First, he notes that this bet did not threaten either the banking system or JPMorgan. He points out that JPMorgan is a huge and highly profitable bank. Its books look to be in reasonably good shape. A $2 billion loss will be felt, but this is less than the normal profit in a quarter. It does not come close to threatening the bank's survival and certainly poses no risk to the financial system.
This is all true, but it misses the point that even in the post Dodd-Frank era, a large financial institution is still effectively able to take big risks with the taxpayers' money. If this bet, or a bigger one, had gone bad when the bank's balance sheets were more questionable [suppose Bank of America (NYSE:BAC) or Citigroup (NYSE:C) had done the same deal -- especially in 2009], it could well have pushed them off the cliff. At the least, this would mean a government payout to cover insured depositors. Since JPMorgan is certainly in the "too big to fail category," it almost certainly would have meant payments to non-insured creditors as well.
Samuelson then tells us that the banks' biggest losses usually come from old-fashioned lending, not proprietary trading. This is right. The huge losses in 2007-2009 were on mortgage loans, but this does not preclude the fact that individual banks can, and often do, put their survival in jeopardy by making big proprietary bets. Again, the point is to not have the banks take big bets with the taxpayers' money.
"Government regulation can’t prevent banking or financial crises. .... But regulators’ practical power is limited, because they are no smarter than the bankers they regulate. Sharing similar assumptions, regulators and bankers may recognize a true crisis only when it’s become unavoidable."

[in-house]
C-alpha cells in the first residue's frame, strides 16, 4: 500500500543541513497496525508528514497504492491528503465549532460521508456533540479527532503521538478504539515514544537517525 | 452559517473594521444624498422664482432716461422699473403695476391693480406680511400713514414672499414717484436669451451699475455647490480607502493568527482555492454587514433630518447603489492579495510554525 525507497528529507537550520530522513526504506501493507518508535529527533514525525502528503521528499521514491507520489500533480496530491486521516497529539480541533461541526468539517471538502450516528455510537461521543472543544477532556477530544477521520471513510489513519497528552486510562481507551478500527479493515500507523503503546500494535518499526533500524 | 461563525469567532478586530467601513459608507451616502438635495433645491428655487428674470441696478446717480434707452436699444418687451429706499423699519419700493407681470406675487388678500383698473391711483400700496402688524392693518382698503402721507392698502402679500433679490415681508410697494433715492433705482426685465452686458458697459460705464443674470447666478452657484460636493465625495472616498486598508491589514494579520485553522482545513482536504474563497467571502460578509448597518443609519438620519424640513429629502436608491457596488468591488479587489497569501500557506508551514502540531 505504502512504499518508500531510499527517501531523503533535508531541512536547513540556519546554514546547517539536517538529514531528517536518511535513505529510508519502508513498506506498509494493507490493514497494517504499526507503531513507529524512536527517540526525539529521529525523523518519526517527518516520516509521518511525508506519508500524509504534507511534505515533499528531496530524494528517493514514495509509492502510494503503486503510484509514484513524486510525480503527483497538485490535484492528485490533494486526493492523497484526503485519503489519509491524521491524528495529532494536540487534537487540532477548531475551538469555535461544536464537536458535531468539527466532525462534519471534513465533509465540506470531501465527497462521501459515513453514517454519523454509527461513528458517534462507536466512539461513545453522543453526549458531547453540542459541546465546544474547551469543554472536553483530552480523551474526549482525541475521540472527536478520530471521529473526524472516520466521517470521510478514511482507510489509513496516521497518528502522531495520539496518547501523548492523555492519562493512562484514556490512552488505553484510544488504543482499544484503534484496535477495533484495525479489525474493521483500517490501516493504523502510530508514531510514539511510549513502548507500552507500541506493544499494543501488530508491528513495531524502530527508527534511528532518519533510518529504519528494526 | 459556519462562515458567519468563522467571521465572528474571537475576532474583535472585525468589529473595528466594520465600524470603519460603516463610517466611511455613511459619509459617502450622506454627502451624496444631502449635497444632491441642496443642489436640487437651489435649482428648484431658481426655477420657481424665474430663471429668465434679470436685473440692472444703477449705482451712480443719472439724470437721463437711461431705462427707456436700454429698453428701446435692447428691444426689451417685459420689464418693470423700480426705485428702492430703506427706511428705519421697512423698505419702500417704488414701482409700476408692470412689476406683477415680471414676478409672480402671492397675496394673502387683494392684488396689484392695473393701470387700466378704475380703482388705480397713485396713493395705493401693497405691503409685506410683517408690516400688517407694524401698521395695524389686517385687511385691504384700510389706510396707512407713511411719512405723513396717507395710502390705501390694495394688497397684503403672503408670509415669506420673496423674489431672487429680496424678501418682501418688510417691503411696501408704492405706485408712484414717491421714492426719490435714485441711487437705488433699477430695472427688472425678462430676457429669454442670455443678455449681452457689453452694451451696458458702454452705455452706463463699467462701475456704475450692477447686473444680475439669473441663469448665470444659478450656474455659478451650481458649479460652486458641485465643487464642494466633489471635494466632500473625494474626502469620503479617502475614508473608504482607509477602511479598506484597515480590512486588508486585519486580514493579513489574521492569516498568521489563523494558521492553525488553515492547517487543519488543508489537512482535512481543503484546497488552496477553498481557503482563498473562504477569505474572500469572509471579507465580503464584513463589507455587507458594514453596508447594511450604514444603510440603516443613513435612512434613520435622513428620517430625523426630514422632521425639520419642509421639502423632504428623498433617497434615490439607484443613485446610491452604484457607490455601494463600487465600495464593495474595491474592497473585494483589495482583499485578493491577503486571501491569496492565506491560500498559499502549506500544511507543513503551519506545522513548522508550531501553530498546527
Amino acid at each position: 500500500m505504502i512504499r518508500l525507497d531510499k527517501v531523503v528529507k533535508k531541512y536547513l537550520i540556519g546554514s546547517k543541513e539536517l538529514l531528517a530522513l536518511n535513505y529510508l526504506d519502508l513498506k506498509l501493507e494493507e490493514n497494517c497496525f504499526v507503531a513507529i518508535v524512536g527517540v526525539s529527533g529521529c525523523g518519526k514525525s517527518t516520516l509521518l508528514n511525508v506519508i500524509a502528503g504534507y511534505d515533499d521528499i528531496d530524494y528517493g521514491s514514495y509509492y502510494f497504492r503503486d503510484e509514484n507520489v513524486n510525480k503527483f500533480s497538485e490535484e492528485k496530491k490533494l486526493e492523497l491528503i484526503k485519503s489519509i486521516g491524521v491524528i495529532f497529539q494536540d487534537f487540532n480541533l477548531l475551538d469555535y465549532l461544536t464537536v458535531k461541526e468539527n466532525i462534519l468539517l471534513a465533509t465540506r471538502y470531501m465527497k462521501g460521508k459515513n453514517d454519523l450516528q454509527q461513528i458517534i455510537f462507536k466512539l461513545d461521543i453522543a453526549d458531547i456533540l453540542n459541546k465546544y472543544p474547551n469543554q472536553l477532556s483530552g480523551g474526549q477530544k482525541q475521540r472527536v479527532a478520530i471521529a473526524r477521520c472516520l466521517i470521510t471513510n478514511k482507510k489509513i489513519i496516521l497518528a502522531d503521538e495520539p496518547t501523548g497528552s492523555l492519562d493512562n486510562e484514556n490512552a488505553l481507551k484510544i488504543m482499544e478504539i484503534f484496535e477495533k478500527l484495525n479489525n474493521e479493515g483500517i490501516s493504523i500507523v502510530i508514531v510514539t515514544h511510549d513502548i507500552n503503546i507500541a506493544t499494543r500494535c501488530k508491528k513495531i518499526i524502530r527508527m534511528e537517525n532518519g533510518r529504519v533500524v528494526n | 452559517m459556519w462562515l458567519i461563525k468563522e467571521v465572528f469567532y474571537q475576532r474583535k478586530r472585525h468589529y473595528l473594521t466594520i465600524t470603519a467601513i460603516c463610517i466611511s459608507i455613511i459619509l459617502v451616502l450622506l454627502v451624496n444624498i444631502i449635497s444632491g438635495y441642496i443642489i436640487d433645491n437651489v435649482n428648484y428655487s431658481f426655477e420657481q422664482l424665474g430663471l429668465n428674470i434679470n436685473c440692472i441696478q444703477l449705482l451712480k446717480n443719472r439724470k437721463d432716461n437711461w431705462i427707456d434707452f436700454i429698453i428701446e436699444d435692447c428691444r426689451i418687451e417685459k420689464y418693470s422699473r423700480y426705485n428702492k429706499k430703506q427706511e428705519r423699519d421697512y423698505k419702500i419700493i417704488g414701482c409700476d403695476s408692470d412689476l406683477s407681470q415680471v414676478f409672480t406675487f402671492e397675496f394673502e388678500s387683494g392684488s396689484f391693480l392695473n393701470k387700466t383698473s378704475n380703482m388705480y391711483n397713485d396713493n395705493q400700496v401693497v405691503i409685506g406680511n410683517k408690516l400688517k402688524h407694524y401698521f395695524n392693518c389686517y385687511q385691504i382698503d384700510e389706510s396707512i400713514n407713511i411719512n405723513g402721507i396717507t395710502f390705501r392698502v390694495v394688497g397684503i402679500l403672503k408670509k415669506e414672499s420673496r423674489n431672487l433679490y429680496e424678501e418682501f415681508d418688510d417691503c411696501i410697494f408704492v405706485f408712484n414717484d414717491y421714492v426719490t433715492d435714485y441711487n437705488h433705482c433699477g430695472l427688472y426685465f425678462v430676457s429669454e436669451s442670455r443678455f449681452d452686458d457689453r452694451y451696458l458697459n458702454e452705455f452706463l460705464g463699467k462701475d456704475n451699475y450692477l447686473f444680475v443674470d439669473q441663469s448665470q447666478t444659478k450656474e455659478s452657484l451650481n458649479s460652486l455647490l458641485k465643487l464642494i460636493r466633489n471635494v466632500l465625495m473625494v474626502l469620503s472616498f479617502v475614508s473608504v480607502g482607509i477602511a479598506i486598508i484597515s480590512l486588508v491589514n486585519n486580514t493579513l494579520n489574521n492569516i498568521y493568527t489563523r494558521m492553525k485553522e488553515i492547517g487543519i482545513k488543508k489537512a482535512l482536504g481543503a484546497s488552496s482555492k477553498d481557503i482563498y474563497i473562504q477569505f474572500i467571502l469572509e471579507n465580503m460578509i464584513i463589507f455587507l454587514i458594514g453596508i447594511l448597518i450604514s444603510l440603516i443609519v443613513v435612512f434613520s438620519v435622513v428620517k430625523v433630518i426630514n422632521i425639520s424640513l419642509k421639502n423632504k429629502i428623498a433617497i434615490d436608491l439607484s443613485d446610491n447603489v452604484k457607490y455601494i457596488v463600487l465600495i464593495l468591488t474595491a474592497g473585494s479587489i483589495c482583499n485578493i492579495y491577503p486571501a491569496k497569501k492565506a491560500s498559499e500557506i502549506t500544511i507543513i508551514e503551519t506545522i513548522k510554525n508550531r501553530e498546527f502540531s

This one really gets to the crux of the problem. The housing bubble was easy to see and those of us who are fans of arithmetic absolutely did see it. House prices had risen hugely out of line with their long-term trend with no remotely plausible explanation in the fundamentals of the housing market.
There were people in the financial sector and the regulatory agencies who did recognize that things had gone awry. These people were told keep their mouths shut and in some cases were fired. With few exceptions, nothing bad happened to the people who got things wrong in a really big way. Alan Greenspan and Robert Rubin are both really rich and still feted as wise men who have great pearls of wisdom to share with the rest of us.
As long as this structure of incentive is not changed, then Samuelson will be right, regulators will not be able to prevent financial crisis. However the key point is to change the structure of incentives. There should be no blanket "who could have known?" amnesties.
The people on top should have known. The information was all there. Anyone in a top policy position in the bubble years (2002-2007) who was not screaming warnings at the top of their lungs should be sent packing. They obviously are not qualified for their jobs.
Shareholders in financial institutions should treat their top management the same way, although the corruption of corporate governance makes this sort of accountability almost impossible. At the least, the financial institutions most caught up in pushing and securitizing bad packages should be scrutinized for criminal conduct. Issuing and securitizing a mortgage that is known to be fraudulent is fraud.
Of course none of this has happened. Given the current incentive structure, Samuelson is absolutely right. There is no reason to believe that regulation will prevent a financial crisis. After all, why should a civil servant go out of their way to pick a fight with Lloyd Blankfein or Jamie Dimon? It will always be easier to look the other way when they see dangerous practices and then take advantage of the "who could have known?" amnesty. Unless we change the structure incentives, we have done nothing to reduce the risk of another crisis.